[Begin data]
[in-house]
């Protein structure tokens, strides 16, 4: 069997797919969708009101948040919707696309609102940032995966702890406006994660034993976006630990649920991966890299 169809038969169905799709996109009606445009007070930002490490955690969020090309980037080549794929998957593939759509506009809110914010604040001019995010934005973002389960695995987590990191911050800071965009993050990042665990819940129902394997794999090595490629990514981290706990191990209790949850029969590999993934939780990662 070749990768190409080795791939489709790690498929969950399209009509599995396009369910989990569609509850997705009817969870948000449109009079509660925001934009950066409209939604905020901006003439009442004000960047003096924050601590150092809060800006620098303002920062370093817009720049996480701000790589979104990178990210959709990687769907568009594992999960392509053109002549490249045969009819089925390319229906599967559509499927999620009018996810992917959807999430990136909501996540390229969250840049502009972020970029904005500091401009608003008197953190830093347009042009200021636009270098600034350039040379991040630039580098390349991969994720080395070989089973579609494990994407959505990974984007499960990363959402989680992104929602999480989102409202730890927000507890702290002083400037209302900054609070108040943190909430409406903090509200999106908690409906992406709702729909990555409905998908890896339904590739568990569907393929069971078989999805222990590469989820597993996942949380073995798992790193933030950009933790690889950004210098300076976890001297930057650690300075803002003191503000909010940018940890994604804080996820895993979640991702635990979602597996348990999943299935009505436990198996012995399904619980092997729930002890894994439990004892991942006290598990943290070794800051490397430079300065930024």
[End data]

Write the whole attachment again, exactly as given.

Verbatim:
[in-house]
């Protein structure tokens, strides 16, 4: 069997797919969708009101948040919707696309609102940032995966702890406006994660034993976006630990649920991966890299 169809038969169905799709996109009606445009007070930002490490955690969020090309980037080549794929998957593939759509506009809110914010604040001019995010934005973002389960695995987590990191911050800071965009993050990042665990819940129902394997794999090595490629990514981290706990191990209790949850029969590999993934939780990662 070749990768190409080795791939489709790690498929969950399209009509599995396009369910989990569609509850997705009817969870948000449109009079509660925001934009950066409209939604905020901006003439009442004000960047003096924050601590150092809060800006620098303002920062370093817009720049996480701000790589979104990178990210959709990687769907568009594992999960392509053109002549490249045969009819089925390319229906599967559509499927999620009018996810992917959807999430990136909501996540390229969250840049502009972020970029904005500091401009608003008197953190830093347009042009200021636009270098600034350039040379991040630039580098390349991969994720080395070989089973579609494990994407959505990974984007499960990363959402989680992104929602999480989102409202730890927000507890702290002083400037209302900054609070108040943190909430409406903090509200999106908690409906992406709702729909990555409905998908890896339904590739568990569907393929069971078989999805222990590469989820597993996942949380073995798992790193933030950009933790690889950004210098300076976890001297930057650690300075803002003191503000909010940018940890994604804080996820895993979640991702635990979602597996348990999943299935009505436990198996012995399904619980092997729930002890894994439990004892991942006290598990943290070794800051490397430079300065930024």